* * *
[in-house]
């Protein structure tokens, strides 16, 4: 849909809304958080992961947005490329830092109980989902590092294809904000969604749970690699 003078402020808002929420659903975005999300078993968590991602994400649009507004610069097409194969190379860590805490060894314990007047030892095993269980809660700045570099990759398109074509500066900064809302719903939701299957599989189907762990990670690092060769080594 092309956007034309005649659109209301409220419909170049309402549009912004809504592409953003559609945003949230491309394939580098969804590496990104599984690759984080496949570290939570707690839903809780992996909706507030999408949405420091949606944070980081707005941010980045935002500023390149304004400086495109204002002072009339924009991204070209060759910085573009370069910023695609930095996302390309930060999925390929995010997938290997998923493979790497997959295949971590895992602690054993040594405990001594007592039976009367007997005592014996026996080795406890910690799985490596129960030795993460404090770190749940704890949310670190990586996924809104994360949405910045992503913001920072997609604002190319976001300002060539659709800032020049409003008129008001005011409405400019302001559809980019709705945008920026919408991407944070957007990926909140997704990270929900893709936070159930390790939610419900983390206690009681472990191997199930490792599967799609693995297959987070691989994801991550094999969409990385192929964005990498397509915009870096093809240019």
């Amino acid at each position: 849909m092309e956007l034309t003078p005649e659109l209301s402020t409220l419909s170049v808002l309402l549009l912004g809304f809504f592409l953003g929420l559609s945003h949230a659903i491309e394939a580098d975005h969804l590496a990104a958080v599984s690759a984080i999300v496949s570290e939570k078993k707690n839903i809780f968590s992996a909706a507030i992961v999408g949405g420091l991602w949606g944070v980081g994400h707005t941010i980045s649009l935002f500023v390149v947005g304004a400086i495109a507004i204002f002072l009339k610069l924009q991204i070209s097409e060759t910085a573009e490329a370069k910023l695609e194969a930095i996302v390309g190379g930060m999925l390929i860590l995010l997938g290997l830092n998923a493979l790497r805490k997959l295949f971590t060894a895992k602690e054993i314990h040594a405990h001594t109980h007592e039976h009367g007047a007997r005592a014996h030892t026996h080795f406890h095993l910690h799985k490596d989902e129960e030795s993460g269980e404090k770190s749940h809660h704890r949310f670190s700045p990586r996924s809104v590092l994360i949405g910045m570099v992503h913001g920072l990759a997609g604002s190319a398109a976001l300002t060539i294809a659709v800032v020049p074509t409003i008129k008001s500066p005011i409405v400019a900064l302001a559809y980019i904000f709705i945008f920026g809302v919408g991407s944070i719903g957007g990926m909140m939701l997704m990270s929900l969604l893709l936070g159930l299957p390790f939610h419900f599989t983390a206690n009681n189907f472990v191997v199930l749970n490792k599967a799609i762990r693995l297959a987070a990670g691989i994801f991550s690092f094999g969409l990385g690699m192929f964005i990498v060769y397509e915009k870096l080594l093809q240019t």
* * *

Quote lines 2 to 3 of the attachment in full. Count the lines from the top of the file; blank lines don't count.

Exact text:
């Protein structure tokens, strides 16, 4: 849909809304958080992961947005490329830092109980989902590092294809904000969604749970690699 003078402020808002929420659903975005999300078993968590991602994400649009507004610069097409194969190379860590805490060894314990007047030892095993269980809660700045570099990759398109074509500066900064809302719903939701299957599989189907762990990670690092060769080594 092309956007034309005649659109209301409220419909170049309402549009912004809504592409953003559609945003949230491309394939580098969804590496990104599984690759984080496949570290939570707690839903809780992996909706507030999408949405420091949606944070980081707005941010980045935002500023390149304004400086495109204002002072009339924009991204070209060759910085573009370069910023695609930095996302390309930060999925390929995010997938290997998923493979790497997959295949971590895992602690054993040594405990001594007592039976009367007997005592014996026996080795406890910690799985490596129960030795993460404090770190749940704890949310670190990586996924809104994360949405910045992503913001920072997609604002190319976001300002060539659709800032020049409003008129008001005011409405400019302001559809980019709705945008920026919408991407944070957007990926909140997704990270929900893709936070159930390790939610419900983390206690009681472990191997199930490792599967799609693995297959987070691989994801991550094999969409990385192929964005990498397509915009870096093809240019």
């Amino acid at each position: 849909m092309e956007l034309t003078p005649e659109l209301s402020t409220l419909s170049v808002l309402l549009l912004g809304f809504f592409l953003g929420l559609s945003h949230a659903i491309e394939a580098d975005h969804l590496a990104a958080v599984s690759a984080i999300v496949s570290e939570k078993k707690n839903i809780f968590s992996a909706a507030i992961v999408g949405g420091l991602w949606g944070v980081g994400h707005t941010i980045s649009l935002f500023v390149v947005g304004a400086i495109a507004i204002f002072l009339k610069l924009q991204i070209s097409e060759t910085a573009e490329a370069k910023l695609e194969a930095i996302v390309g190379g930060m999925l390929i860590l995010l997938g290997l830092n998923a493979l790497r805490k997959l295949f971590t060894a895992k602690e054993i314990h040594a405990h001594t109980h007592e039976h009367g007047a007997r005592a014996h030892t026996h080795f406890h095993l910690h799985k490596d989902e129960e030795s993460g269980e404090k770190s749940h809660h704890r949310f670190s700045p990586r996924s809104v590092l994360i949405g910045m570099v992503h913001g920072l990759a997609g604002s190319a398109a976001l300002t060539i294809a659709v800032v020049p074509t409003i008129k008001s500066p005011i409405v400019a900064l302001a559809y980019i904000f709705i945008f920026g809302v919408g991407s944070i719903g957007g990926m909140m939701l997704m990270s929900l969604l893709l936070g159930l299957p390790f939610h419900f599989t983390a206690n009681n189907f472990v191997v199930l749970n490792k599967a799609i762990r693995l297959a987070a990670g691989i994801f991550s690092f094999g969409l990385g690699m192929f964005i990498v060769y397509e915009k870096l080594l093809q240019t």